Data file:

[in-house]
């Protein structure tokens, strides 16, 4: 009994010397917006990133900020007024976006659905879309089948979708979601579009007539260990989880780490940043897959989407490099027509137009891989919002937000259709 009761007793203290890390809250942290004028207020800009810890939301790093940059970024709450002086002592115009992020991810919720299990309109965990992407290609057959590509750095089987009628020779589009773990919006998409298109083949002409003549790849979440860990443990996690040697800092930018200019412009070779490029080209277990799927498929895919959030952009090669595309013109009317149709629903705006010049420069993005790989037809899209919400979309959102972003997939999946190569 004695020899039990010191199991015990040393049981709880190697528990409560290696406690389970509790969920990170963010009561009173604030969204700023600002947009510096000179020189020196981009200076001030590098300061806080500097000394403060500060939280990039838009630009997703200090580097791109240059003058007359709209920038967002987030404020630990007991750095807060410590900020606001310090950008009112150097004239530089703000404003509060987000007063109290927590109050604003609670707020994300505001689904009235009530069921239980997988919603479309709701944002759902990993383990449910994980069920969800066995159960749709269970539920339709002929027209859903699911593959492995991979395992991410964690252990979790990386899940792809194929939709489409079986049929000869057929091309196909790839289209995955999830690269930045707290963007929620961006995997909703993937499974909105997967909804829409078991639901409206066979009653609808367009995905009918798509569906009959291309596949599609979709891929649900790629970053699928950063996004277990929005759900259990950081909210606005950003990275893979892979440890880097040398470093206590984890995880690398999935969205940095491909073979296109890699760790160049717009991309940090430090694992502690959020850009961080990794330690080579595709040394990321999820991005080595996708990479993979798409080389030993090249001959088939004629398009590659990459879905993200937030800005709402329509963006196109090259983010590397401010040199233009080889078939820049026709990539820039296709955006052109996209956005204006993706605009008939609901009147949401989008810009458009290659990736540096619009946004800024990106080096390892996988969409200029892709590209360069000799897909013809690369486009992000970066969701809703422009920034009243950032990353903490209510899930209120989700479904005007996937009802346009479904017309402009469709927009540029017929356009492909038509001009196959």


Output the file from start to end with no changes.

[in-house]
């Protein structure tokens, strides 16, 4: 009994010397917006990133900020007024976006659905879309089948979708979601579009007539260990989880780490940043897959989407490099027509137009891989919002937000259709 009761007793203290890390809250942290004028207020800009810890939301790093940059970024709450002086002592115009992020991810919720299990309109965990992407290609057959590509750095089987009628020779589009773990919006998409298109083949002409003549790849979440860990443990996690040697800092930018200019412009070779490029080209277990799927498929895919959030952009090669595309013109009317149709629903705006010049420069993005790989037809899209919400979309959102972003997939999946190569 004695020899039990010191199991015990040393049981709880190697528990409560290696406690389970509790969920990170963010009561009173604030969204700023600002947009510096000179020189020196981009200076001030590098300061806080500097000394403060500060939280990039838009630009997703200090580097791109240059003058007359709209920038967002987030404020630990007991750095807060410590900020606001310090950008009112150097004239530089703000404003509060987000007063109290927590109050604003609670707020994300505001689904009235009530069921239980997988919603479309709701944002759902990993383990449910994980069920969800066995159960749709269970539920339709002929027209859903699911593959492995991979395992991410964690252990979790990386899940792809194929939709489409079986049929000869057929091309196909790839289209995955999830690269930045707290963007929620961006995997909703993937499974909105997967909804829409078991639901409206066979009653609808367009995905009918798509569906009959291309596949599609979709891929649900790629970053699928950063996004277990929005759900259990950081909210606005950003990275893979892979440890880097040398470093206590984890995880690398999935969205940095491909073979296109890699760790160049717009991309940090430090694992502690959020850009961080990794330690080579595709040394990321999820991005080595996708990479993979798409080389030993090249001959088939004629398009590659990459879905993200937030800005709402329509963006196109090259983010590397401010040199233009080889078939820049026709990539820039296709955006052109996209956005204006993706605009008939609901009147949401989008810009458009290659990736540096619009946004800024990106080096390892996988969409200029892709590209360069000799897909013809690369486009992000970066969701809703422009920034009243950032990353903490209510899930209120989700479904005007996937009802346009479904017309402009469709927009540029017929356009492909038509001009196959």